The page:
• There are other independently owned magazine wholesalers servicing the market as well as some specialty oriented wholesalers. But the above four control well over 90% of all single copy sales.

So what is next for the business?

The impact of the Source bankruptcy is finally fading and a new model for the business is developing. Prior to the Source collapse national distributors still offered contracts that protected, for the most part, potential losses from a wholesaler bankruptcy.  New magazine contracts do not offer “protection” to publishers in the case of a wholesaler exiting the business. This chips away at one of the primary reasons for publishers to engage a national distributor.

Where the newsstand industry will go from here remains a question. This is a business that has lost as much as half of its sales since the start of the last recession in 2008. Moreover, this  is an impulse purchase based business that has long competed with cut rate subscriptions from, television, radio, books, the movies, newspapers, and even the internet. It now competes with technology that is gaining audience by leaps and bounds. While publishers can reinvent themselves as “media” companies and produce mobile content for smart phones, tablets and portable web based technology, what will become of the printed magazine portion of their business sold at retail? While many publishers still thrive on the newsstand, where is the next People Magazine, Oprah, or Food Network?

Why would I want to put or keep my magazine on the newsstand?

People still shop. Amazon and many other online retailers have certainly made major inroads into the retail world. However, humans are social creatures and we enjoy getting out in the world, going to work, meeting with friends. Shopping is a social part of our life. Physical retailing may diminish, or it may not. This is all still very new to us and we should view many reports of about “where retailing will be in 2026” with a skeptical and questioning eye.

You want to be on the newsstand because:

  • People shop and you want your magazine where people shop.
  • If you sell subscriptions, this is a still a relatively cheap way to sell them to the public. It gives you an opportunity to pick up valuable and loyal subscribers (They already paid for a single copy of the magazine at full price). It is a good way to learn the habits of your readers.
  • You can test the appeal of cover images, story lines, pricing on both newsstand and subscription copies, draw audience to your web and mobile sites, test out new apps and other promotional items.
  • Gain national or local attention with newsworthy or controversial cover images.
  • Who doesn’t like revenue? It is still possible to make money off of newsstand sales if you pay attention to what you are doing.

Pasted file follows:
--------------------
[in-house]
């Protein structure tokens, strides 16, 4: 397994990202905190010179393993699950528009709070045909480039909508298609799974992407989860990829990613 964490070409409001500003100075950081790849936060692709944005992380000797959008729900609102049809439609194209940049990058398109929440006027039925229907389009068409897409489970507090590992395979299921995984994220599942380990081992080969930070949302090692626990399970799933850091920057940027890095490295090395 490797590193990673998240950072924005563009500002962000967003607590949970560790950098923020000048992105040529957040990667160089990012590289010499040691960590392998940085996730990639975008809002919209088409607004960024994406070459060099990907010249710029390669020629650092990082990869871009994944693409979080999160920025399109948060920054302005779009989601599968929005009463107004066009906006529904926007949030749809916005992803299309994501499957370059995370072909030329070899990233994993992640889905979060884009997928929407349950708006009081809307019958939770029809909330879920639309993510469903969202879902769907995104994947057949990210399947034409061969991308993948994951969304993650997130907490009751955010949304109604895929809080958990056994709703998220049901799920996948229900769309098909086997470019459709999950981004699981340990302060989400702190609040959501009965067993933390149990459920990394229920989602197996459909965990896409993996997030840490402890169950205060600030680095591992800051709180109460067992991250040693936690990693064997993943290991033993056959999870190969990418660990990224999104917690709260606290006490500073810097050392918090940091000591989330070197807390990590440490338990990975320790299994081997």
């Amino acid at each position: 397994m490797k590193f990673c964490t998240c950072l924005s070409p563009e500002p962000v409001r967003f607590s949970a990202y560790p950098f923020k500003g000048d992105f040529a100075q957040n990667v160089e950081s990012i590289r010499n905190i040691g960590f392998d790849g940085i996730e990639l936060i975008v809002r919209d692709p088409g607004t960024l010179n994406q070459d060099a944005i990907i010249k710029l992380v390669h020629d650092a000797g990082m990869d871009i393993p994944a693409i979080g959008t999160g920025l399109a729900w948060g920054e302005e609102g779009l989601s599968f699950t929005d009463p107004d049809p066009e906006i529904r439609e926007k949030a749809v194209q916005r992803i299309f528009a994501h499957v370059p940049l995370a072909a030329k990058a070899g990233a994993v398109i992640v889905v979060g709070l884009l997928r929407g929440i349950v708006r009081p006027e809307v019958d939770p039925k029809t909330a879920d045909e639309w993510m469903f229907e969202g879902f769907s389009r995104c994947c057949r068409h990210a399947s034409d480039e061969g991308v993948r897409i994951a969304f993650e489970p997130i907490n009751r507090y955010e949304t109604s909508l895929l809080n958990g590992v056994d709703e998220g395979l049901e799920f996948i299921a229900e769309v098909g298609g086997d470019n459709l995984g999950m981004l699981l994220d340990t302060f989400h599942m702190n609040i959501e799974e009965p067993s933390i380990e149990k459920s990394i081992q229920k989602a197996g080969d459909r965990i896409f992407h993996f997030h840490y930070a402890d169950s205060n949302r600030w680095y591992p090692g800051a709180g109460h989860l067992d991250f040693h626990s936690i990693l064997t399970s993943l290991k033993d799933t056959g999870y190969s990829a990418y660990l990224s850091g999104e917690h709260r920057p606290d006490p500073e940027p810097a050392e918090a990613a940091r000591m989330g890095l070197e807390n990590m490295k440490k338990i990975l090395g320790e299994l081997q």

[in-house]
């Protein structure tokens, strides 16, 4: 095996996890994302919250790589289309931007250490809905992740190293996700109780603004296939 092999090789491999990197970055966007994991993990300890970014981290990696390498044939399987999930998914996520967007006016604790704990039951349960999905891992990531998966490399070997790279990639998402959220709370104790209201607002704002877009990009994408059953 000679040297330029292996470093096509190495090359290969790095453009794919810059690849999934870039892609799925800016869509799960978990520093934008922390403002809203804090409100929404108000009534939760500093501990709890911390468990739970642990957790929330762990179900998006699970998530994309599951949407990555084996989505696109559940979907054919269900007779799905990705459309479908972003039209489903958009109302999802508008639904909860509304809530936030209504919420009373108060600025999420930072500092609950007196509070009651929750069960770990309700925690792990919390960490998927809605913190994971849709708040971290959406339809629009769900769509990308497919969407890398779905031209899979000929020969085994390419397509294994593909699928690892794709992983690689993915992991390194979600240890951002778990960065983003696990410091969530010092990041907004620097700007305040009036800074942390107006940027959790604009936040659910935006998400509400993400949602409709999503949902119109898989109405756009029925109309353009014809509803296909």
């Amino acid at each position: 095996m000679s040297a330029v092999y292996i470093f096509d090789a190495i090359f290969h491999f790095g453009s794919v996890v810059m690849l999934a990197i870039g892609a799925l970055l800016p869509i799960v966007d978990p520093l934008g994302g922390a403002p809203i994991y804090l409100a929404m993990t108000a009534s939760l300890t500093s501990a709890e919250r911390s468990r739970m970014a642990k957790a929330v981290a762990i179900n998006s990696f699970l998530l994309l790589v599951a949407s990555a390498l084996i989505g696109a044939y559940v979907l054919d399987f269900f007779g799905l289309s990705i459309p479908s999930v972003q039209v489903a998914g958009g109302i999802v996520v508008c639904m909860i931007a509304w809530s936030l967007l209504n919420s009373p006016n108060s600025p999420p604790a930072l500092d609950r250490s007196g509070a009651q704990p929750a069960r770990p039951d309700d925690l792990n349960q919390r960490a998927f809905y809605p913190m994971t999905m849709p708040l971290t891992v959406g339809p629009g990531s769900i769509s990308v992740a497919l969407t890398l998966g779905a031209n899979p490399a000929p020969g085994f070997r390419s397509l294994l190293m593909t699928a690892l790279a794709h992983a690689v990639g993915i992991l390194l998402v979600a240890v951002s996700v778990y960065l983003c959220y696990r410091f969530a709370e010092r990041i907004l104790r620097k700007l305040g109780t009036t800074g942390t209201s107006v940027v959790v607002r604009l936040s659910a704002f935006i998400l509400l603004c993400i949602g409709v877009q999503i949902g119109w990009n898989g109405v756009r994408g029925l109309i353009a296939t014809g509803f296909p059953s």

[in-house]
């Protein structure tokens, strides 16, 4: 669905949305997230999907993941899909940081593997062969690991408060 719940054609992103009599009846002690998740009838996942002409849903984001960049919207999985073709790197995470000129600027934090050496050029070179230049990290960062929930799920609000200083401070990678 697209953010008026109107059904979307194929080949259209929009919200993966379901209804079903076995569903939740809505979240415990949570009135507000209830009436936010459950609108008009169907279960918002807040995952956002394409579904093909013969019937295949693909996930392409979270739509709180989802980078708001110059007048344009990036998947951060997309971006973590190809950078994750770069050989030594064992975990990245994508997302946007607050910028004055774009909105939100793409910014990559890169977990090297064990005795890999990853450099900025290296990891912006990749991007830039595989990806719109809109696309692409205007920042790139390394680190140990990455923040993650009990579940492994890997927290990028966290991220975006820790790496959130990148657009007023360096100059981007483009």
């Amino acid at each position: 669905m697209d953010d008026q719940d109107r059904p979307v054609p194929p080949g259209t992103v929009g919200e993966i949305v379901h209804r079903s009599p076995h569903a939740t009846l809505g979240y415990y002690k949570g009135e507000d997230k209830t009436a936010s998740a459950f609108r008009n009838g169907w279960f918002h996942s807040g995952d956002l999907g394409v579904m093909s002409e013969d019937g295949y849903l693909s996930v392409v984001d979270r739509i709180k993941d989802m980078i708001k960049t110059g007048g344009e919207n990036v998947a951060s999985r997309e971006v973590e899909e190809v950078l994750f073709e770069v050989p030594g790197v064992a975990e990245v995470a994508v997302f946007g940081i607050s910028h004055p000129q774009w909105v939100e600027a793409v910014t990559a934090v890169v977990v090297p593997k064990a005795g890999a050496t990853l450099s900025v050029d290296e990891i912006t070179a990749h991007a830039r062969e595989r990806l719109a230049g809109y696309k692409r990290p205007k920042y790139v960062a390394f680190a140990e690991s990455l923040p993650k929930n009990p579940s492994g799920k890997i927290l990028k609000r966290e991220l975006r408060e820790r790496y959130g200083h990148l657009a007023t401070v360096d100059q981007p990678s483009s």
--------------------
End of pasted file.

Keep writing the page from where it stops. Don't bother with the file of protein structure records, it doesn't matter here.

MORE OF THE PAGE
The conclusion is as follows:

We’ve been saying for years that the newsstand industry is in transition because it is. Publishing wags and commentators in the trade press and consumer press like to drop a little scorn our way because our business model is “old” and “outdated” and “print is dying”. Perhaps that is so but if it is, this has certainly been a long and protracted death. I attended an industry convention in the early 1990’s where a keynote speaker (not Bob Sacks of BoSacks.com fame) publicly wondered why we were still “smearing ink on dead trees”. This self proclaimed futurist predicted that CDRom and DVD versions of magazines was the way forward. Clearly that did not work out so well.

This is a business where there are a large number of participants who all have significantly different agendas. I see this within my own pool of publishing clients. That suggests that the changes to how we conduct our business, create, market, bill, distribute and make money from the business will happen organically. I think if we make it happen by fiat or command, the business will most likely die. Quickly.

The 1990 “Playboy Bunny Book,” an industry roster of national distributors of magazines, books, and wholesalers showed nine major national magazine distributors and as many as 300 magazine wholesalers of widely varying sizes. Each wholesaler operated within a compact and contiguous geographic market. Each of the nine national distributors had as many as fifty to a hundred or more “representatives” based in these wholesalers managing their business. Many major publishers employed their own field forces to complement the efforts of their national distributors. Aside from the major bookstore chains (Barnes & Noble, B Dalton, Waldenbooks), national retailers did business with almost all of those wholesalers depending on where their footprint.

It was rare for a retailer to get more than a 20% discount on their magazines. RDA was paid quarterly. There was no such thing as advance RDA. There were few, if any retail based promotions.

Specialty retailers like Michaels, JoAnns’ or Hancock Fabrics did not carry magazines or if they did, not on a national basis. In national and regional supermarkets, it was rare to test anything outside of women’s service, general interest, tabloid or celebrity titles in a checkout fixtures. Hunting and fishing titles, regional bridal magazines or other “secondary” categories in a checkout fixture was a rarity explained only by some regional anomaly.

If you wanted a list of where your magazine was distributed on a local basis, or even a national basis, you would have to create one on your own and if you did get one, it was because a local wholesaler cooperated. Most did not. Taking a dealer guide out of a wholesalers office was often considered a firing offense. This author was reprimanded and threatened with banishment on several cases in the pre-consolidation era for “removing” printouts of distributions (that he paid for) from a wholesalers’ warehouse.

Compiling a simple list of how many stores a magazine was in by chain was done by hand and could take weeks to compile. And that was in the dawn of the “office publishing” age.

Does that sound like how we conduct business today? Are you sure we haven’t changed with the times?